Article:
Finally, some believe that inhalation of spores from certain molds (i.e. Penicillium, Aspergillus and the infamous Stachybotrys) can produce toxic responses such as disruption of cellular function and interaction with DNA in individuals. Unfortunately, there is little research on the potential toxic effects resulting from exposure to indoor mold.
Molds May Produce Toxins
According to the Centers for Disease Control, there are approximately six varieties of household molds common in homes and buildings in the United States, and three can produce toxins.
Unfortunately, it is impossible to distinguish between toxic and benign molds just by looking at them. They all look like black or gray sooty patches and a professional sample is needed to specifically identify the type.
One strain, Stachybotrys Chartarum, also known as Stachybotrys Atra, is at the center of many recent lawsuits and therefore commonly referred to in the news. Stachybotrys is relatively uncommon and requires areas with excessive humidity and fluctuating temperatures. Stachybotrys also likes wood and paper products such as fiberboard, drywall, ceiling tiles wallpaper, gypsum board, sheetrock wall board, paper, lint, dust, hay and straw.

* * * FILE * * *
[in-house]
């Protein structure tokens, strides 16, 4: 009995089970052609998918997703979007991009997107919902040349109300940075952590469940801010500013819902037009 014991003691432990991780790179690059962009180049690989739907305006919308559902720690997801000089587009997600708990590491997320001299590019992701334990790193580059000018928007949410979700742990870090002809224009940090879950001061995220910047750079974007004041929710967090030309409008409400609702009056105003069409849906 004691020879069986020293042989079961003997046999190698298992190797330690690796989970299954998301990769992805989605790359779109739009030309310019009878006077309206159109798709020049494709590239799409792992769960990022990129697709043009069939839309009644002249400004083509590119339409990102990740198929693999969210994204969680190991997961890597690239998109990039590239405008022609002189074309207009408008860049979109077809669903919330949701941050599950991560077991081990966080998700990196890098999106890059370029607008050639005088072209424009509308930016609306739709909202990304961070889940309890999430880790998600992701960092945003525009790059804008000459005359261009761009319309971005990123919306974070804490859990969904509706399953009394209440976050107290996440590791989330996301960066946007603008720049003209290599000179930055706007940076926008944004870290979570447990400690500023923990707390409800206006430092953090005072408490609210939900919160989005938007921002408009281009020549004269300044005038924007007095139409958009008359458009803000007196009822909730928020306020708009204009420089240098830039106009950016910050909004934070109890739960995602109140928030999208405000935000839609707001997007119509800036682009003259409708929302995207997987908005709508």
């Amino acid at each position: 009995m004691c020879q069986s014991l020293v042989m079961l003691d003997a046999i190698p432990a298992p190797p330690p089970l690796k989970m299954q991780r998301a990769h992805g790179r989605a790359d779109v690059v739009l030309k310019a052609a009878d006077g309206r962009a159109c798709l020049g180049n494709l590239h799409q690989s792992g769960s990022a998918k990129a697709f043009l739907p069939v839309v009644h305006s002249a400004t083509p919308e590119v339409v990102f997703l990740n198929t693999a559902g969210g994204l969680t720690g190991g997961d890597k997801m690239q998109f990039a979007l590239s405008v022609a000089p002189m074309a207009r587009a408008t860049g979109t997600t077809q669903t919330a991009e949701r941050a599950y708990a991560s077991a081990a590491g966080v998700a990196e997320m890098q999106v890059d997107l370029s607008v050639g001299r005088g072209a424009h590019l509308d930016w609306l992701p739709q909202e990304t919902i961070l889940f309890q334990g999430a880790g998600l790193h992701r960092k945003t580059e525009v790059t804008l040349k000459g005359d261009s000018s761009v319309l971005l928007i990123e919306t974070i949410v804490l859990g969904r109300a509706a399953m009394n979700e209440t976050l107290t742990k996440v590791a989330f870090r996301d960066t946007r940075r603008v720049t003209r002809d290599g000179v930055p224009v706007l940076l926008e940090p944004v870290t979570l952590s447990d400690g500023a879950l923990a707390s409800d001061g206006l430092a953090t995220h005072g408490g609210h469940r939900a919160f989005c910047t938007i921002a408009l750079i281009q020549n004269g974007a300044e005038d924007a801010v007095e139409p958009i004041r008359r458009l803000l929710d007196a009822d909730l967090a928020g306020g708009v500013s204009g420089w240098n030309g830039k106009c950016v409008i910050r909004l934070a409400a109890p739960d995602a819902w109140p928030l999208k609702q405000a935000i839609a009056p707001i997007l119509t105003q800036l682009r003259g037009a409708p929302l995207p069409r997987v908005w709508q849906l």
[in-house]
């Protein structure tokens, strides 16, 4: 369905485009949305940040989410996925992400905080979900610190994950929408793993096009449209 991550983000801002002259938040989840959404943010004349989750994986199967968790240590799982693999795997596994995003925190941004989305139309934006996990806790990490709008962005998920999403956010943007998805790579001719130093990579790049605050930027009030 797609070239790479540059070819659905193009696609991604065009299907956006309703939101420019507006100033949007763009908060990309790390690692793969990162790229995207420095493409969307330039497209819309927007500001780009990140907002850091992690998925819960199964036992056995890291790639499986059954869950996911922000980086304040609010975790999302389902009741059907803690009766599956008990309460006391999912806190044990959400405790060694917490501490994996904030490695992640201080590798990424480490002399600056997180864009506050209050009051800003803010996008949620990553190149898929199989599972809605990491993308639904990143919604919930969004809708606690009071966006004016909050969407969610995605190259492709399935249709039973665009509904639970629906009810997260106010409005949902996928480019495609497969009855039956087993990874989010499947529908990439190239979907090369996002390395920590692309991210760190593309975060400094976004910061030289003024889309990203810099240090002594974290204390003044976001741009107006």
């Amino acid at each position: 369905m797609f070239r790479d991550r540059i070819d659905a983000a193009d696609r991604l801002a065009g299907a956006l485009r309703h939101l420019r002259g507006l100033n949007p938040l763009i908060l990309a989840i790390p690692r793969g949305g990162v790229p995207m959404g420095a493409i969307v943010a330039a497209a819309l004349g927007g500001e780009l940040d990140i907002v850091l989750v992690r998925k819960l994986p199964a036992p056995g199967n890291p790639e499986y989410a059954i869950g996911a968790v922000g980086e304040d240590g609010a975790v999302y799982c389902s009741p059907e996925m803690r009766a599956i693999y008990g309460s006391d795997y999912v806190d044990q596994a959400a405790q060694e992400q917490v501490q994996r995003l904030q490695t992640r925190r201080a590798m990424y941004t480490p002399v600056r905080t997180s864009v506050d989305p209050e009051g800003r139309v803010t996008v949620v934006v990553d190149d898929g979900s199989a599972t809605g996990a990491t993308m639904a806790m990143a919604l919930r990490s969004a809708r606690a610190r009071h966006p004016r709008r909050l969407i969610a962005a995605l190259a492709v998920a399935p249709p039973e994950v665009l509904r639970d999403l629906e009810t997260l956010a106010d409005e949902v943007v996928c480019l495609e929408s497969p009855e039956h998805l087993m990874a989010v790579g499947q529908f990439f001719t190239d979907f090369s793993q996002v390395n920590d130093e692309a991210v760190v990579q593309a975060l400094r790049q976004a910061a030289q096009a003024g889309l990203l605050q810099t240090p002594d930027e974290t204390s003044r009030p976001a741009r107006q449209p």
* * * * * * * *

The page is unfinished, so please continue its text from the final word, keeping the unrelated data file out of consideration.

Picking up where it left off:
Stachybotrys can produce the chemical trichothecene, whose toxic effects have been documented with respect to animal studies. Some human studies have focused on bleeding lungs in infants. However, the results from these studies are inconclusive at this time and as a result, the effects of human exposure to Stachybotrys are relatively unknown.
Although various health officials and agencies have issued policy statements and guidelines regarding the toxic effects and remediation of indoor molds such as Stachybotrys, they have not yet established objective exposure guidelines due to the lack of sufficient epidemiological research.
Avalanche of Lawsuits